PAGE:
Teen Vogue News + Politics editor Allison Maloney

Updated 4:10 p.m.

When it launched in February 2003, Teen Vogue became the “it” magazine that millions of tweens and teens turned to for glossy, glamorous content. For the next 13 years, the mag’s pages dealt with such weighty issues as how to find the best nail color for your personality, how to make a boy like you by purchasing $200 clutches, or maybe how Kendall Jenner manages to eat pizza — but still look good!

The Teen Vogue of today is vastly different.

Since April 2015, when Phillip Picardi was tasked to oversee all digital editorial output, Teen Vogue has elevated its content, with the goal of helping its readers stay just as engaged with their communities as they are with street fashion trends and boy band gossip. In May 2016, when Elaine Welteroth was appointed as editor and oversaw print, the bar was raised even further. It now offers in-depth analysis of current affairs in a style relatable to a broad spectrum of young people.

Organizations that work with and advocate for youth, like the Philly-based Juvenile Law Center, have taken notice of the shift.

So much so that this year, one of three JLC Leadership Prizes has been awarded to Teen Vogue — and the two organizations are also teaming up for news coverage.

The JLC awards ceremony in 2017 Credit: Courtesey Juvenile Law Center

An award with prestige

Giving the magazine the leadership nod is notably incongruous.

The other two prizes for 2018 are being awarded to Francis V. Guzman, a juvenile justice attorney at the National Center for Youth Law, and Judge Steven C. Teske, the chief justice of the Juvenile Court of Clayton County, GA.

Guzman, who was incarcerated at the age of 15 for armed robbery in California, has since gone to law school and is now focused on ending the prosecution of juveniles as adults. Teske has been a judge since 1999, serving on numerous committees and councils, such as the Georgia Child Welfare Reform Council, Governor’s Office for Children and Families, Georgia Commission on Family Violence and the Georgia Criminal Justice Reform Commission (among others).

The Leadership Prize recognition began on the 40th anniversary of the JLC, at which point Robert Schwartz, the co-founder and executive director of the organization, was awarded the inaugural prize to mark his retirement and impact on the organization. Usually, the award is given to individuals who have made remarkable achievements in the field of juvenile justice and youth advocacy.

How did Teen Vogue end up in the mix?

Getting serious at a young age

In 2017, Teen Vogue introduced a News + Politics vertical to the magazine’s online counterpart. With editor Allison Maloney at its forefront, it’s the most well-read section on the site.

The overall approach, per Maloney, is to understand that young people can be political and recognize their place in this world as political beings. Issues are often presented and brought to a conversation at the “101” level, a baseline that can help readers feel less intimidated by civil engagement or current affairs.

“No issue is too small, too sad or too traumatic,” Maloney said, “because it’s what young people are going through around the world.”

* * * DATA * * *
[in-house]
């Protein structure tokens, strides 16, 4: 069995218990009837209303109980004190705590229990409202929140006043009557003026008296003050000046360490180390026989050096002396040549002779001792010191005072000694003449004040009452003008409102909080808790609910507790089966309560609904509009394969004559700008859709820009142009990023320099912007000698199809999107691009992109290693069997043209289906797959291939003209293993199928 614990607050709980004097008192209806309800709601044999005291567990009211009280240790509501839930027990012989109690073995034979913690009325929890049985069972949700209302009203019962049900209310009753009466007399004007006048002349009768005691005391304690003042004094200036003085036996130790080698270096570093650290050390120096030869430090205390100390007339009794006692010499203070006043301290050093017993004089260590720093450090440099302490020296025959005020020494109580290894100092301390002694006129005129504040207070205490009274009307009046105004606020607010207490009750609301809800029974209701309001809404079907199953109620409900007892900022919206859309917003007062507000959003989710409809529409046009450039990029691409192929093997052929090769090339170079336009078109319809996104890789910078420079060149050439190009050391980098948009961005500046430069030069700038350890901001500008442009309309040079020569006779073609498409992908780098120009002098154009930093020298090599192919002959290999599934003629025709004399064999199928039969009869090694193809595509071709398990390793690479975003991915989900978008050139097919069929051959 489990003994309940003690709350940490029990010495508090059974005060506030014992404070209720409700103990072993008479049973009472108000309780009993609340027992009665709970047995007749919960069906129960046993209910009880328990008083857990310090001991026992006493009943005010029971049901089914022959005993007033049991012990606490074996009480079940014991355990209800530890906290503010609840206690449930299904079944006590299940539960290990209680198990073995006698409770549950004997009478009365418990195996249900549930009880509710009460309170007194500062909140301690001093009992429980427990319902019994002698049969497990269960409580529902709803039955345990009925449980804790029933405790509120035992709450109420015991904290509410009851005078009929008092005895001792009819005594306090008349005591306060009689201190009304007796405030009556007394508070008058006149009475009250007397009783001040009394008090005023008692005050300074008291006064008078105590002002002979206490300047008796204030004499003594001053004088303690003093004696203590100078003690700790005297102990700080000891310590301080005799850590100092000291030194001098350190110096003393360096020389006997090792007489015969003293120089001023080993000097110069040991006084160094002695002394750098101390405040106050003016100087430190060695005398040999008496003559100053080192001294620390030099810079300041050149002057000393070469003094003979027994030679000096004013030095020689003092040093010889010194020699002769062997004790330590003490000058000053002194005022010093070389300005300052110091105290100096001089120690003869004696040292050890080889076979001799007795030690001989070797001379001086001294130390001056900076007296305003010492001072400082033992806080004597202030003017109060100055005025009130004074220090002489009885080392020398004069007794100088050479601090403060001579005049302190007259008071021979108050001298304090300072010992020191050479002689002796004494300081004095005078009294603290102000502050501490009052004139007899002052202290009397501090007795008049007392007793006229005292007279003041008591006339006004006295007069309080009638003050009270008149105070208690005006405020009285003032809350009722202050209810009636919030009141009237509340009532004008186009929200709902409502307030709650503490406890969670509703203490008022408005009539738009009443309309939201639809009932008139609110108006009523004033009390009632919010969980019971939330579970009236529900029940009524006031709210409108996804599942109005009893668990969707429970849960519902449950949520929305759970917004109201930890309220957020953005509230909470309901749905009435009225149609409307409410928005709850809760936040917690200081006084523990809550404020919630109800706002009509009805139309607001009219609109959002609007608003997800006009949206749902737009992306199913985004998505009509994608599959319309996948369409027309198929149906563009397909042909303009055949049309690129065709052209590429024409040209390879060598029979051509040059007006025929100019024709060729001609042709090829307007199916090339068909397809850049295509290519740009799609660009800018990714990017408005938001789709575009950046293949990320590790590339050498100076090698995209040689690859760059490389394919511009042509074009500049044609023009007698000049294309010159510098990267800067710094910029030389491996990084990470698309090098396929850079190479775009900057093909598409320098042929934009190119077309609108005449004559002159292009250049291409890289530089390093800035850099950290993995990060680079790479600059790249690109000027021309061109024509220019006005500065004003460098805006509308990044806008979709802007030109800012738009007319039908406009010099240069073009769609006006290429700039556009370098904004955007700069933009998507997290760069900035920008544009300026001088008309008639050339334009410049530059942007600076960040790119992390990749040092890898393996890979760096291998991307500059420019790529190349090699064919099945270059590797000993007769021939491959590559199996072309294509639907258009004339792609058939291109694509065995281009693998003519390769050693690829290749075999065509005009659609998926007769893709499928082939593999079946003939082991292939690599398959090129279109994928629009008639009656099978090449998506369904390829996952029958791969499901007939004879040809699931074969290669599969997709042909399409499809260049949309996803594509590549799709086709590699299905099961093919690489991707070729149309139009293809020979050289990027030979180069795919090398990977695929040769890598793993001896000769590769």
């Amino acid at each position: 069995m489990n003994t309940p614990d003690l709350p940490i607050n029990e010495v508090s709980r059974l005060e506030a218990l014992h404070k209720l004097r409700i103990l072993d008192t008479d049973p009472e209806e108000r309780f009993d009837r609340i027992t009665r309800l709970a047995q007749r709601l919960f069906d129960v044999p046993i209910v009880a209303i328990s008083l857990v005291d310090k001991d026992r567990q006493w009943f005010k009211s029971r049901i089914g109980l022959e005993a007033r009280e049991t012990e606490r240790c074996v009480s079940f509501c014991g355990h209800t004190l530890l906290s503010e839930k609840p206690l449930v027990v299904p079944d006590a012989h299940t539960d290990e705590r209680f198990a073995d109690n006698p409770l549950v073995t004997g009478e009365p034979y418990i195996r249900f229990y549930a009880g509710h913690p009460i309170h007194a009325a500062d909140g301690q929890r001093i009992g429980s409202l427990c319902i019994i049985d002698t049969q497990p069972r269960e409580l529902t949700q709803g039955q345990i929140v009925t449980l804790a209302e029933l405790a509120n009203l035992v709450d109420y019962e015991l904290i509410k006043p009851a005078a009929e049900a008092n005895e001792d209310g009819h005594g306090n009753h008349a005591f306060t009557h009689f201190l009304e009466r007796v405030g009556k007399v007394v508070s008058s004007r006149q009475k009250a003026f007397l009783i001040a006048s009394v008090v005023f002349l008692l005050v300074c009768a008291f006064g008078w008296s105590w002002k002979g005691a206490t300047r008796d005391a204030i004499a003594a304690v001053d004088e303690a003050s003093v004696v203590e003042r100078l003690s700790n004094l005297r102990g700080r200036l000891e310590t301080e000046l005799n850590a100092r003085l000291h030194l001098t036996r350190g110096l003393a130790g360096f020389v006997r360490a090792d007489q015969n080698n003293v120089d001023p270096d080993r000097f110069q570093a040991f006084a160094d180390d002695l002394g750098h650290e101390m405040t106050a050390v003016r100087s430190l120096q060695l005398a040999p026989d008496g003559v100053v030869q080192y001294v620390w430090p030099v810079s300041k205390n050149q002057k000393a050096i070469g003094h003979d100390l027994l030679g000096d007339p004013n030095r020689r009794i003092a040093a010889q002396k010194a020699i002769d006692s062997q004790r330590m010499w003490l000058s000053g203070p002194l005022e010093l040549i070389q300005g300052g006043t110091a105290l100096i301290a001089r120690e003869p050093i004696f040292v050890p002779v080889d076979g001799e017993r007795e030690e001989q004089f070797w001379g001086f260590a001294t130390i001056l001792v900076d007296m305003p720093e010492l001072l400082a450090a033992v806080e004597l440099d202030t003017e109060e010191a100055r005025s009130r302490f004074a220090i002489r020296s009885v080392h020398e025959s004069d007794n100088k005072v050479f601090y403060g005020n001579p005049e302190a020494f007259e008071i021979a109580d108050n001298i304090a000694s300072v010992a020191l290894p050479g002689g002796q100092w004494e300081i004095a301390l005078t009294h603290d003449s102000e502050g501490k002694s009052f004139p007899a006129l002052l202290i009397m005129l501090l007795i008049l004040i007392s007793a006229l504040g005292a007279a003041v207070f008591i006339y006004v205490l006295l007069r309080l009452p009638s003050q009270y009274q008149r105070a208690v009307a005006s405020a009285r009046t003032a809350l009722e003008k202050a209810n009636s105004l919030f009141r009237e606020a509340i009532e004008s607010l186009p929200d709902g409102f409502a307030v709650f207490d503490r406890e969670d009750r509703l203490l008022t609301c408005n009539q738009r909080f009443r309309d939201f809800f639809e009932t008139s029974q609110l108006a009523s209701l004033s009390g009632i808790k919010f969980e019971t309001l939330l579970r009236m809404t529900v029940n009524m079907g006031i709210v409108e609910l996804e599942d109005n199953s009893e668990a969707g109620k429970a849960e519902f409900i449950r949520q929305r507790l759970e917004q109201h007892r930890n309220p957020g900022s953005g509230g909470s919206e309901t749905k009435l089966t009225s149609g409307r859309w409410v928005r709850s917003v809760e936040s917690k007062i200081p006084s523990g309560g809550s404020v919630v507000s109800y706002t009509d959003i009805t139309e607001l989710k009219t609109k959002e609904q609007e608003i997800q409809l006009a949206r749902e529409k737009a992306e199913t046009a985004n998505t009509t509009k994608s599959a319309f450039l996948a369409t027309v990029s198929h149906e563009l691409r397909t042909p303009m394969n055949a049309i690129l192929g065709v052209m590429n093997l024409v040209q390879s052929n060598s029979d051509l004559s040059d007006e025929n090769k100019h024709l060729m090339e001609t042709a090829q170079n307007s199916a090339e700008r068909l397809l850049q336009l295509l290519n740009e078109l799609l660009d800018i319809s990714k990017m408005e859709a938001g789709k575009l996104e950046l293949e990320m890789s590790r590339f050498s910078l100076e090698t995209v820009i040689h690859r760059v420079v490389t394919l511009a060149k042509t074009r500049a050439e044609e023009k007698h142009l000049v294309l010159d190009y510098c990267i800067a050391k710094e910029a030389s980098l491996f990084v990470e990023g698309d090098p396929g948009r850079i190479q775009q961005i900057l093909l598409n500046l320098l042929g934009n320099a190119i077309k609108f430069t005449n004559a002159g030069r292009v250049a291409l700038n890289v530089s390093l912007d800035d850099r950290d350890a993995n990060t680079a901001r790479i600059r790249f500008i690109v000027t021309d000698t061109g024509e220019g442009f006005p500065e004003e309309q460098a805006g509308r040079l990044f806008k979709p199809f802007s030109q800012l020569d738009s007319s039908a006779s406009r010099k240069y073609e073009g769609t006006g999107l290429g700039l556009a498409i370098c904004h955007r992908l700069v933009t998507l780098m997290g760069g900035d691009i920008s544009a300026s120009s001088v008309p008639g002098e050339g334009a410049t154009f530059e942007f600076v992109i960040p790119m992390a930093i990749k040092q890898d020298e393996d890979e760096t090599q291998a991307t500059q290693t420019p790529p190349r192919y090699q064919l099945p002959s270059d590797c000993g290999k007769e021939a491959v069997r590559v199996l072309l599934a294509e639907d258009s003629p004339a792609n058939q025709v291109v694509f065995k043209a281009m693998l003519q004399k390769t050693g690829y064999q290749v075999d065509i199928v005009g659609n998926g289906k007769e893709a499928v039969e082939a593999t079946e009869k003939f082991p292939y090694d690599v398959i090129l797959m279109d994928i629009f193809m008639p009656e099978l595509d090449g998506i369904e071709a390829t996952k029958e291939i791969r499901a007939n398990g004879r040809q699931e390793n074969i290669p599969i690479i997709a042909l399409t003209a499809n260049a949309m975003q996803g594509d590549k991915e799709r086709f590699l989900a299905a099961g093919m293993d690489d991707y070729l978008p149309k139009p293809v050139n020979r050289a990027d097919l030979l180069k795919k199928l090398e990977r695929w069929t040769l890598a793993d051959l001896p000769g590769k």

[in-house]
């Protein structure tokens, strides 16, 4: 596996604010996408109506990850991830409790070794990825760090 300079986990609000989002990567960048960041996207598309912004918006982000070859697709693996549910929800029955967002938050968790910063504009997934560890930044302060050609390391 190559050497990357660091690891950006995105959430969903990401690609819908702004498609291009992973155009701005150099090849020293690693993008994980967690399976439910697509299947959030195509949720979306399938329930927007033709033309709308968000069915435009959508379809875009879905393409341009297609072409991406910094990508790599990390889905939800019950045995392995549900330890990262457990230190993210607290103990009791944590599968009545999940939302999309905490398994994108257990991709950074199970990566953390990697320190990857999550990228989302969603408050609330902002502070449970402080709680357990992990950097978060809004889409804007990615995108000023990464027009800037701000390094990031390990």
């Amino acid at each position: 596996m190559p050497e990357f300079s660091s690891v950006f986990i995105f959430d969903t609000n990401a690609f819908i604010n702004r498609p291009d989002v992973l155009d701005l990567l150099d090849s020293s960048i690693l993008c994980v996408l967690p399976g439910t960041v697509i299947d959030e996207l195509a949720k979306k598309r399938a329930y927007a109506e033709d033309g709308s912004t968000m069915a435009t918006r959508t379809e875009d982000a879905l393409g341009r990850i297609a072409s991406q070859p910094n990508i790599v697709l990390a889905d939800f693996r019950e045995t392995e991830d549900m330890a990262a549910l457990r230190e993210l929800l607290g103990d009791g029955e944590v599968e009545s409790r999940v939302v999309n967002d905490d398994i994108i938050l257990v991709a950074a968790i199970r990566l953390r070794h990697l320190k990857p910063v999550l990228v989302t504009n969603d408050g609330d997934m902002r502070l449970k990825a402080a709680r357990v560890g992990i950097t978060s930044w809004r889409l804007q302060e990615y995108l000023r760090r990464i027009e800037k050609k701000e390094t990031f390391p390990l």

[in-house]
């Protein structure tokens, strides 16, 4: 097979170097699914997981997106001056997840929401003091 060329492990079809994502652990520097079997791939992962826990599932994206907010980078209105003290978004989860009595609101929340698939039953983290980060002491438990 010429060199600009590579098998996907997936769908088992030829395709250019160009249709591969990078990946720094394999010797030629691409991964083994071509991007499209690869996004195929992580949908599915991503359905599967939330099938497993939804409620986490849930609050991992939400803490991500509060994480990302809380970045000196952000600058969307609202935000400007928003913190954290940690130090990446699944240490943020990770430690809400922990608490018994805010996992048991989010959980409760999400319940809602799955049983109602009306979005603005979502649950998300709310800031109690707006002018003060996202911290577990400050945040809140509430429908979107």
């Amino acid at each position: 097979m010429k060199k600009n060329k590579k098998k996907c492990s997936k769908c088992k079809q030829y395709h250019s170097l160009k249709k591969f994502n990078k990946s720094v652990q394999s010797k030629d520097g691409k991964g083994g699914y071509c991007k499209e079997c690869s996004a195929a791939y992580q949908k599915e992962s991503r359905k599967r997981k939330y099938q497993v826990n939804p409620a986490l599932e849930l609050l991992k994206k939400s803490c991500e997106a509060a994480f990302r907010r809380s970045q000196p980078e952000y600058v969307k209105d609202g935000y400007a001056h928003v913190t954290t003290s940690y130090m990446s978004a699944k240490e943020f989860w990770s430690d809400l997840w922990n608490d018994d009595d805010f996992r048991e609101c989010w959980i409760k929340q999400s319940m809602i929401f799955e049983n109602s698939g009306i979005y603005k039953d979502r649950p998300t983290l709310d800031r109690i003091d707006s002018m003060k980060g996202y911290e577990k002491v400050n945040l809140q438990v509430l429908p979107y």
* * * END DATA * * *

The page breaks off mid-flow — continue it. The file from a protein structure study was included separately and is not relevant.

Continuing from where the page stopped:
Last October, Maloney ran a “Kids Incarcerated” series, which ran for a full month. Of the 26 articles about youth behind bars, one was penned by Riya Saha Shah, an attorney for the JLC.

Shah is thrilled Teen Vogue has “upped its game” to shape our country’s next advocates and leaders, she said, and acknowledges that though it’s an “unexpected media outlet,” its series that delve into issues that affect youth and their families have been powerful and comprehensive.

Shah’s op-ed, titled “How Sex Offender Registries Impact Youth,” presents misconceptions associated with sex offender registration, and how these registrations can destroy a young person’s life.

“The editors and fact-checkers were very involved, detail-oriented, and dedicated to presenting the most accurate and reader-friendly piece,” Shah said. “The series offered readers a unique view into the juvenile justice system, a system whose coverage too often gets lumped into larger conversations about criminal justice.”

Shah was one of the five people on the 2018 Leadership Prize Selection Committee.

Collaborating on a key issue

After working with Shah and being awarded a Leadership Prize, Maloney and JLC staff began to discuss another issue that affects youth in the United States — and is currently in the news in Philadelphia: the foster care system.

Sue Vivian Mangold, JLC Executive Director, explained that the health of the foster care system relates directly to keeping kids out of the criminal justice system. “Exiting the foster care system puts youth at a high risk for homelessness, lacking supportive networks, and being unable to access healthcare, education and employment.”

Teen Vogue has since formally teamed up with the JLC to collaborate on coverage that is accurate on individuals who have been directly impacted.

Specifics have not been disclosed, but the initial plan is that during May — National Foster Care Month — the magazine will run a full month’s worth of coverage, with JLC staff and youth advocates writing for the series.

The 2018 Leadership Prize Celebration takes place May 9 at the National Constitution Center, with remarks from Solomon Jones, Barry Zubrow, Mangold, Shah, Mayor Jim Kenney, Attorney General Josh Shapiro, Bob Schwartz, Marcus Jarvis, Shyara Hill, Marsha Levick, James Bell and acceptance speeches from the three honorees.

The ceremony begins at 6 p.m., and the cocktail reception is set to go on from 7 to 9 p.m. Tickets start at $50, and nonprofit employees, students or youth receive a 50% discount. They can be purchased here.